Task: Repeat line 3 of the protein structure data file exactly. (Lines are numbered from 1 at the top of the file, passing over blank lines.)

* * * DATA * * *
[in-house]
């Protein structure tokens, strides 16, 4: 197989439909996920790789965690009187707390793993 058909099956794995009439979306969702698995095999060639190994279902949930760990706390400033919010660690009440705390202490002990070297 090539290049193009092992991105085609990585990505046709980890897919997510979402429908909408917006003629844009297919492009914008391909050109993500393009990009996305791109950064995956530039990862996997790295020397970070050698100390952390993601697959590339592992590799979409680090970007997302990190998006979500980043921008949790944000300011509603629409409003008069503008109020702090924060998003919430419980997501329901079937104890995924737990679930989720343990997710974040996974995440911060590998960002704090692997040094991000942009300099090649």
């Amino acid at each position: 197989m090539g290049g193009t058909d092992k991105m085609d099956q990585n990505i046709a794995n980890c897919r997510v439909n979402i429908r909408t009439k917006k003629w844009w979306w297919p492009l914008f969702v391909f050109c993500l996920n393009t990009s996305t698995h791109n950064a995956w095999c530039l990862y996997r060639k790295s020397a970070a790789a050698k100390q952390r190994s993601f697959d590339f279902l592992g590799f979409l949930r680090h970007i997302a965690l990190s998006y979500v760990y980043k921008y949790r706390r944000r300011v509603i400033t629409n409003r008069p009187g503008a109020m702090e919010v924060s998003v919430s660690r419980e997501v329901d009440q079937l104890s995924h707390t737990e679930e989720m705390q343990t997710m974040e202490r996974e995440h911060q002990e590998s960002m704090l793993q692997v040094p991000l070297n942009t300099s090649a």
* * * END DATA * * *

């Amino acid at each position: 197989m090539g290049g193009t058909d092992k991105m085609d099956q990585n990505i046709a794995n980890c897919r997510v439909n979402i429908r909408t009439k917006k003629w844009w979306w297919p492009l914008f969702v391909f050109c993500l996920n393009t990009s996305t698995h791109n950064a995956w095999c530039l990862y996997r060639k790295s020397a970070a790789a050698k100390q952390r190994s993601f697959d590339f279902l592992g590799f979409l949930r680090h970007i997302a965690l990190s998006y979500v760990y980043k921008y949790r706390r944000r300011v509603i400033t629409n409003r008069p009187g503008a109020m702090e919010v924060s998003v919430s660690r419980e997501v329901d009440q079937l104890s995924h707390t737990e679930e989720m705390q343990t997710m974040e202490r996974e995440h911060q002990e590998s960002m704090l793993q692997v040094p991000l070297n942009t300099s090649a």